• Heel Realization: Paige struggles bonding with the other girls due to the culture shift and her own frustrations that they don't actually know how to wrestle because they were Hired for Their Looks. She perceived them as a Girl Posse edging her out, only to learn one of them had a daughter and she never bothered to bond with them either. The following Training Montage includes her making the effort to befriend and even teach them how to wrestle.
  • Hidden Depths: The three girls who Paige butts heads with at camp. She dismisses them as a mindless Girl Posse who got in through their tits instead of their skills, but one of them is actually fighting for her daughter and they all call her out for judging them despite not knowing them at all.
  • Historical Badass Upgrade: The film's version of Paige's triumphant WWE main roster debut is much more intense and hard-hitting compared to the actual match - which was a Squash Match.
  • Historical Beauty Update:
    • Even with the make-up on, Lena Headey is a lot more conventionally attractive than the real Julia/Sweet Saraya.
    • Jack Lowden is a bit more of a Pretty Boy than Zak. He's also in much better shape than the real guy too. The documentary the film adapts depicts Zak being told that his physique is one of the reasons he's not signed. In the film he's just as good as the rest of them.
    • Florence Pugh herself is an aversion. The documentary the film is adapted from has a whole section on Saraya's beauty, and how marketable she is. In fact the film almost downplays her beauty, emphasizing how out of place she feels against more glamorous girls.
  • Historical Villain Downgrade: The film actually tones down how Paige was treated when she first arrived at developmental. She's shown to be self absorbed and Innocently Insensitive - alienating some of her contemporaries until they become Fire-Forged Friends. In real life she was bullied to the degree that her things were thrown out of the locker room, and Summer Rae was literally her Only Friend.
  • Historical Villain Upgrade: The crowd during her WWE debut match are jeering Paige whereas the real Paige was audibly cheered during the actual event.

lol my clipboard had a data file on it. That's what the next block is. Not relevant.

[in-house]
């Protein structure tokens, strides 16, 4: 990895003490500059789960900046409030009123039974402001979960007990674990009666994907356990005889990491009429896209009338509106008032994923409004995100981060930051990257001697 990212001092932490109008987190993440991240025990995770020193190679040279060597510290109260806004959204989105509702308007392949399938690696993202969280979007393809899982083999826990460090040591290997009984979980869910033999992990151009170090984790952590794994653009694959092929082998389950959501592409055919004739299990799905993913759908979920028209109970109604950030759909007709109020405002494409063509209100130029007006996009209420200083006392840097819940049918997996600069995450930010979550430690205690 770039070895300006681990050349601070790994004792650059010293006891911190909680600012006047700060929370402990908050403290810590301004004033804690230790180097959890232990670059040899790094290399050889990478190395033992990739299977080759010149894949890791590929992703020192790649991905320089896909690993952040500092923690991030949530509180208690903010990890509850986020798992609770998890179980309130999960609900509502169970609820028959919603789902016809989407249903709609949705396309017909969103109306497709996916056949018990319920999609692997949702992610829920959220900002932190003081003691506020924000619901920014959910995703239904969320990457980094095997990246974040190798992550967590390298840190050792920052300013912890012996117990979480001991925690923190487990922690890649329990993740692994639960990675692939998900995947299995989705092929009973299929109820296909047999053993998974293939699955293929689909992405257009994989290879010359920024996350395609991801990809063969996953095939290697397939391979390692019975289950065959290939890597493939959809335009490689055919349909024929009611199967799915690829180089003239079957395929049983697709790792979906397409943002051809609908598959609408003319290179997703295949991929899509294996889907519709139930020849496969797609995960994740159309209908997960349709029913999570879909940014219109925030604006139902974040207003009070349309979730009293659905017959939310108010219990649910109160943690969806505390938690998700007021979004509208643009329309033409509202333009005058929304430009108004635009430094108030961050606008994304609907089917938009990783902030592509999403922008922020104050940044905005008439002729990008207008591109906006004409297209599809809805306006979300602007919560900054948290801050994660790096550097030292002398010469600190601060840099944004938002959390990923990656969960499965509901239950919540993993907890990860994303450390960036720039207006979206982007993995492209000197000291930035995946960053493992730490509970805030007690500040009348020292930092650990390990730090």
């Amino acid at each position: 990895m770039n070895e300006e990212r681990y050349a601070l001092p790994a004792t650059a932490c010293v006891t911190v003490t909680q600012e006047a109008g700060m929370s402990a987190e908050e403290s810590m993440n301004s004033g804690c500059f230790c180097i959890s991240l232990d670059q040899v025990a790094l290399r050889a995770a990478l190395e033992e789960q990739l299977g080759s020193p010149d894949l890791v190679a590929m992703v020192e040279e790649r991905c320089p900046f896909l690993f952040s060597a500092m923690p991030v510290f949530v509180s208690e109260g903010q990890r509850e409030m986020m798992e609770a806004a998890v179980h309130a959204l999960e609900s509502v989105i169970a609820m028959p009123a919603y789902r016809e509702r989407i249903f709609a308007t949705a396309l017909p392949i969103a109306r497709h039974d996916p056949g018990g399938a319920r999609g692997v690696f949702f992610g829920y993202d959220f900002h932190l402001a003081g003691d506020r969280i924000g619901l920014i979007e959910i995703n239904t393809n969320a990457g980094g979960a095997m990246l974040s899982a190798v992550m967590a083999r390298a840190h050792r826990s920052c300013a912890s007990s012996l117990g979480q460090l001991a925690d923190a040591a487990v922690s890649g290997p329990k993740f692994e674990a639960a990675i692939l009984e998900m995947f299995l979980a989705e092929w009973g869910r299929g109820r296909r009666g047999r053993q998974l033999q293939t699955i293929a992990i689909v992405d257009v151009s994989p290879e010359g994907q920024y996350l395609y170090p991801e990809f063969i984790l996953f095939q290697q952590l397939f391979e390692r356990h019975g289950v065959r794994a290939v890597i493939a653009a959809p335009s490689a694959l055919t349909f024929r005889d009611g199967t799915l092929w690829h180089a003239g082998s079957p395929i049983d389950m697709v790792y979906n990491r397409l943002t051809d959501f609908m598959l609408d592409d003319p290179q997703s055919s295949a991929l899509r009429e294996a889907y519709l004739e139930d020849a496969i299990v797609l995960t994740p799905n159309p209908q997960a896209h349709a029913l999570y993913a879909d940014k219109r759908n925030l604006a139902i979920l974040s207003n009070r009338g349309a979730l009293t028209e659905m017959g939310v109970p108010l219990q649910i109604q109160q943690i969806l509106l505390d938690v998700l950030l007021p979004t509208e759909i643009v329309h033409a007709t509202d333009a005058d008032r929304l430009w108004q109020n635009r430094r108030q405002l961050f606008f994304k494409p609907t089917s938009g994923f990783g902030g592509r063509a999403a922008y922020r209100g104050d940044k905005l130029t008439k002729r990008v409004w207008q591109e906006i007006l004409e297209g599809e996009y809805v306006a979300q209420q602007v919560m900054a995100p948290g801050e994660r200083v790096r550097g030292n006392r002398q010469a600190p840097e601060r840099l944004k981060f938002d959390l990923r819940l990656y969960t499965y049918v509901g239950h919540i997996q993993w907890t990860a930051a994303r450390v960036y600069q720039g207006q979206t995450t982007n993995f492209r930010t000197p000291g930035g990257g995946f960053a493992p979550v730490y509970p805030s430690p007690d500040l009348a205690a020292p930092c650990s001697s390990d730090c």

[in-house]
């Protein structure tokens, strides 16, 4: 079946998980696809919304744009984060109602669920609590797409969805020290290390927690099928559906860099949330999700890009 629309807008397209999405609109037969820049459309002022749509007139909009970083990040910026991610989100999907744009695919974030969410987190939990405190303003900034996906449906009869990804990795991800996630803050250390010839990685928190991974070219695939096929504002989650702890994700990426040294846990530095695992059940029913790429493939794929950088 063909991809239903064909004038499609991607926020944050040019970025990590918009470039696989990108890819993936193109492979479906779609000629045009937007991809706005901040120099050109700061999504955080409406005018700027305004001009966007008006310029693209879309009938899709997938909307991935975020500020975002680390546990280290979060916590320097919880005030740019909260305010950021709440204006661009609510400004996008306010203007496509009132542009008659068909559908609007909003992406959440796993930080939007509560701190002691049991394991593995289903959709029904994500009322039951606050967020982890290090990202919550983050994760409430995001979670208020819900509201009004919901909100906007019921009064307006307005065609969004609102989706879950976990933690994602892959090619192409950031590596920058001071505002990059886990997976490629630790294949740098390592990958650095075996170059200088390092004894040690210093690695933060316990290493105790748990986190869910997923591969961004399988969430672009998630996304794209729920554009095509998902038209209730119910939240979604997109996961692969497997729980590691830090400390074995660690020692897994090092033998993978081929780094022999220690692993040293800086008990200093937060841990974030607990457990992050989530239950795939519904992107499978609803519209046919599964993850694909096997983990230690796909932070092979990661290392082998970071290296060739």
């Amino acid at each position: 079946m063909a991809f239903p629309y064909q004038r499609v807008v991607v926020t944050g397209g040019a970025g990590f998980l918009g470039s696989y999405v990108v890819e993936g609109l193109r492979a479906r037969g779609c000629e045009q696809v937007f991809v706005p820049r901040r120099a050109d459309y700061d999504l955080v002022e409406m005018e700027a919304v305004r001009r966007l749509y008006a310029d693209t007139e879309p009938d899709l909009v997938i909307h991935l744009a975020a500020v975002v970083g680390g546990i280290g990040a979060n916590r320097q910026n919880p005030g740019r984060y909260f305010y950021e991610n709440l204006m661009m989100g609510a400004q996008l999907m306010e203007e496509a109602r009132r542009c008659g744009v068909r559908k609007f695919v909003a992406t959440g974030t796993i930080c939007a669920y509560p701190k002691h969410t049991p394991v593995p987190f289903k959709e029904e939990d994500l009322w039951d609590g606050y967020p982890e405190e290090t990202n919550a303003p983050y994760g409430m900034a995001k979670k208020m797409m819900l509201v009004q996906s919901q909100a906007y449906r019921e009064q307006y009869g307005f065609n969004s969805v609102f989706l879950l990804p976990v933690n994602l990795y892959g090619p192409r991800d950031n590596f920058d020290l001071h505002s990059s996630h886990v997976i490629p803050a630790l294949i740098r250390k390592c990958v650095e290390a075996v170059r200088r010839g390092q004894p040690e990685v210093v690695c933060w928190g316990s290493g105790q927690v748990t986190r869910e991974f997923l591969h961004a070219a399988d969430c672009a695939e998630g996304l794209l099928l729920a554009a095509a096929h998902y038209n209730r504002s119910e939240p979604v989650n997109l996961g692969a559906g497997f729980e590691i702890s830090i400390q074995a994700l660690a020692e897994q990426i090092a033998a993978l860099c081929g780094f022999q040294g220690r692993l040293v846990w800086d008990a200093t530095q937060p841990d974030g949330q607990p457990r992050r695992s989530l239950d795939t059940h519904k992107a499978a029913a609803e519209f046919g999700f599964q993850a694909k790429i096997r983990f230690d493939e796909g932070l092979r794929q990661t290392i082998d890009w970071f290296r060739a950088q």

• Ironic Inversion: Zak has been dreaming of being a wrestler his whole life, while Saraya just did it for fun. It's her who gets signed by WWE and ends up becoming a worldwide champion.
  • Jerk with a Heart of Gold: Coach Hutch is relentless as a Drill Sergeant Nasty and constantly criticizes and mocks the candidates for various things, including their outfit, choice of Stage Name, failing at training exercises and lack of good microphone skills. He does deal out praise at times, showing his tactics are Cruel to Be Kind because wrestlers do get hurt and the audience will be just as harsh on them.
  • Job Title: Fighting with My Family is about a Real Life Wrestling Family.
  • A Minor Kidroduction: The film opens with Zak and Saraya as children respectively fighting over watching either King of the Ring 2000 or Charmed (1998).
  • Ms. Fanservice: Saraya's three main contemporaries, who are all prone to (and were introduced in) Walking Swimsuit Scenes.
  • Mythology Gag:
    • The family's penis jokes on Zak's expense references the actual documentary in which they made similar remarks.
    • During a house show, Paige was told she would get her mouth fixed. In the actual documentary, Paige is seen doing just that (with the Adapted Out older half-sister mentioned above being her surgeon).
    • The Rock mockingly calls Hutch "Sex Tape". Before the film's release, the real Saraya had her privacy compromised.
  • No Celebrities Were Harmed: A lot of WWE talents during Paige's time in developmental are featured as side characters without actually being named, specifically Summer Rae, Sofia Cortez, Kelly Kelly, Eve Torres, Alexa Bliss, and Pete Dunne. British talents Jodie Fleisch and Kip Sabian also feature as un-named Performance Center trainers.
  • "Not Making This Up" Disclaimer: During the movie Saraya's father Patrick explains how he was a violent criminal who served jail time. In the Real-Person Epilogue he says the same thing almost line for line.
  • Obvious Stunt Double: Tessa Blanchard as Paige is very noticeable when AJ did the superplex during the climatic battle.
  • Oddly Small Organization: Due to Vince Vaughn's Hutch being a Composite Character, he does just about every job from the tryouts, physical training, image consulting, manager AND stage manager. The reality is there would be multiple people for each position at the minimum.
  • One Steve Limit: The reason why Saraya drops her Britani Knight stage name is because she was told WWE already has a Britani. Also worth mentioning is that her mother's stage name is Sweet Saraya.
  • Race Lift: In the actual WrestleMania XXX match, A.J. Lee submits Naomi to retain her Diva's Championship. The movie version has AJ submitting a blonde woman.